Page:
Virginia’s Region 2000 Wins Public-Private Partnership Award

Tuesday, 17 January 2012 15:47 by Info@YesVirginia.org
Region 2000, representing the 2,000 square miles surrounding Lynchburg, Va., received the Public-Private Partnership award for its work in establishing a collaborative environment between leading businesses and educational institutions to foster regional economic development.

Region 2000, representing the 2,000 square miles surrounding Lynchburg, Va., received the Public-Private Partnership award for its work in establishing a collaborative environment between leading businesses and educational institutions to foster regional economic development. The award is part of the Excellence in Virginia Government Awards given by the L. Douglas Wilder School of Government and Public Affairs at Virginia Commonwealth University.

Region 2000 partners with six organizations to provide economic development, regional planning, workforce training and networking opportunities for the Lynchburg area. One of its newest organizations is the Center for Advanced Engineering and Research (CAER), a R&D center established to provide local companies with access to university research to speed the development of innovative products and technologies.

The Center for Advanced Engineering and Research opened in August 2011 and currently comprises three facilities. First, the CAER Research and Education Facility, located at New London Business and Technology Park in Bedford County, includes a nuclear power plant room simulator, three-dimensional simulation computing capability, research labs and a cognitive radio test room. Second, CAER operates a Wireless Test Facility in conjunction with Liberty University. This Open Area Test Site, originally developed by Ericsson, is designed to conduct Electro Magnetic compatibility testing. Third, the Wireless Sensor Lab operates as a partnership between CAER, the University of Virginia and Central Virginia Community College. This Multiscale Agile Systems Technology Lab supports the research of motes and other miniature electronic devices.

The CAER is a prime example of the many public-private partnerships established across Virginia to expedite innovation in the technology, advanced manufacturing and energy sectors. To learn more about Virginia’s key business sectors click here.

Below  - Governor L. Douglas Wilder congratulates Region 2000 Economic Development Council Director Bryan David.

Virginia – A Leader in High-Tech

Wednesday, 11 January 2012 15:37 by Info@YesVirginia.org
Virginia adds to its dominance in the high-tech sector by winning the new headquarters location for Acentia, a premier provider of technology and management solutions for both federal and commercial customers, which has moved from Maryland to its new home in Fairfax County. The project includes a $3.1 million investment and the creation of 60 new jobs for the Commonwealth.

Virginia adds to its dominance in the high-tech sector by winning the new headquarters location for Acentia, a premier provider of technology and management solutions for both federal and commercial customers, which has moved from Maryland to its new home in Fairfax County. The project includes a $3.1 million investment and the creation of 60 new jobs for the Commonwealth.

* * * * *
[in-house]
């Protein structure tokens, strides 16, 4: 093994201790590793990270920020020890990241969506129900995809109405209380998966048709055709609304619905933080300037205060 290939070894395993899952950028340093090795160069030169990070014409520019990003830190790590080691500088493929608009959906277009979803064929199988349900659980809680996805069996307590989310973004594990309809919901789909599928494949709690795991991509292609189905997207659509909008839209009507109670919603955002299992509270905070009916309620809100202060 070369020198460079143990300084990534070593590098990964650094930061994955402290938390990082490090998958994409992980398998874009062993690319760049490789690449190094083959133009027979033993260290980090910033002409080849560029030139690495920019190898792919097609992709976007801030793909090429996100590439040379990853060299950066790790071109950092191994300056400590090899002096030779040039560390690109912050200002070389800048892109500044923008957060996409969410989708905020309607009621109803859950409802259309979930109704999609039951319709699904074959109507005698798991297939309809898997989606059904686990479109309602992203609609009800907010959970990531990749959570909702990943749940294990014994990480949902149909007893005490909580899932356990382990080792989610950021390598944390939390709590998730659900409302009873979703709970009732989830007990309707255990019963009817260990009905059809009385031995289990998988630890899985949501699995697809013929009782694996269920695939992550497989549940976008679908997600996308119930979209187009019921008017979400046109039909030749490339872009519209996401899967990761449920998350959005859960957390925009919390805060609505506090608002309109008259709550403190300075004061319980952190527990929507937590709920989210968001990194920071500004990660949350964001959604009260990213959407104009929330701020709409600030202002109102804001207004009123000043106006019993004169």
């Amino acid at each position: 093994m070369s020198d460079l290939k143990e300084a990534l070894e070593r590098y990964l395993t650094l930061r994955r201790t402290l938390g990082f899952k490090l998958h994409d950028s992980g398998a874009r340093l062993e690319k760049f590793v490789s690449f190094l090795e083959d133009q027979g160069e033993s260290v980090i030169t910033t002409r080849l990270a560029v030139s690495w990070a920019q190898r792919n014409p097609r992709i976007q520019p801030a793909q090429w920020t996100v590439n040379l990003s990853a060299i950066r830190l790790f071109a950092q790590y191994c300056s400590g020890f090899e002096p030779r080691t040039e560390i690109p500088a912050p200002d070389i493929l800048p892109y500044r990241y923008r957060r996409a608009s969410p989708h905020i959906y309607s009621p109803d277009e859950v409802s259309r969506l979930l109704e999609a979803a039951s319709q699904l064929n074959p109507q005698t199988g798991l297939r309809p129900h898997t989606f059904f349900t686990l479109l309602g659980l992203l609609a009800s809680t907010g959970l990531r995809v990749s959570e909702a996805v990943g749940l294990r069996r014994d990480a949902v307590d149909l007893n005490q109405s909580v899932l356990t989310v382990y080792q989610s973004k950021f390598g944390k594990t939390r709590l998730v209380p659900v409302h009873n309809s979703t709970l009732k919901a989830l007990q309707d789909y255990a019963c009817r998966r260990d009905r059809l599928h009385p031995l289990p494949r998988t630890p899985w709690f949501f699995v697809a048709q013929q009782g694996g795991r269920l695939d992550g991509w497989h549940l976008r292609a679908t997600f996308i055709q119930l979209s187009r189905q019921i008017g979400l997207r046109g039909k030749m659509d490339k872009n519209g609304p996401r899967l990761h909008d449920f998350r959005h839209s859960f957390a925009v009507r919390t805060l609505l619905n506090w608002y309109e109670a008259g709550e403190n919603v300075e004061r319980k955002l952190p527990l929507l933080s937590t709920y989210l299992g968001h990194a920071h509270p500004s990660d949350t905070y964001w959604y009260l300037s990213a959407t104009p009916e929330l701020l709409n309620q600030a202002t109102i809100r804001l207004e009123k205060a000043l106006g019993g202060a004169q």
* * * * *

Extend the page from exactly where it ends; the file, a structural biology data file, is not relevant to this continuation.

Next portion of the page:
While high-tech is often associated with the Silicon Valley, Virginia actually has the highest concentration of high-tech companies in the country. That’s according to the recently-released Enterprising States 2011: Recovery and Renewal for the 21st Century prepared by Praxis Strategy Group and Joel Kotkin for the U.S. Chamber of Commerce. In 2010 there were 12,999 high-tech firms in Virginia in industries such as Computer Systems Design Services, Engineering Services, Semiconductor and Related Device Manufacturing and Software Publishing. Over the last five years, Virginia’s high-tech sector has grown by 2,305 firms.

In addition to having the highest concentration of high-tech firms, Virginia also has the nation’s highest concentration of high-tech workers, according to the trade publication Cyberstates 2011. High-tech sector jobs grew to 277,575, up 6.7 percent in the Commonwealth from 2005 to 2010. Even more impressive, during this same time period high-tech employment fell by 6 percent nationwide.

Possessing a highly skilled IT workforce was an important part of winning the Acentia headquarters location for Virginia. According to Acentia CEO Todd Stottlemyer, “Fairfax County gives us access to the highly-skilled technical staff and management consultants we need to continue to provide essential services to our customers. As a company with very aggressive growth plans, we are excited about the possibilities that moving our headquarters to Virginia presents to our customers and the entire Acentia team. Our new space should be a springboard to a great 2012 for Acentia.”

To learn why Acentia and other high-tech companies such as CSC, General Dynamics and Northrop Grumman have all chosen Virginia, click here.

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Virginia Economic Development Partnership is the Best State for Business

The Virginia Economic Development Partnership (VEDP), a state authority created by the Virginia General Assembly to better serve those seeking a prime business location and increased trade opportunities, provides confidential site selection and international trade services. VEDP's mission: To enhance the quality of life and raise the standard of living for all Virginians, in collaboration with Virginia communities, through aggressive business recruitment, expansion assistance, and trade development, thereby expanding the tax base and creating higher-income employment opportunities.

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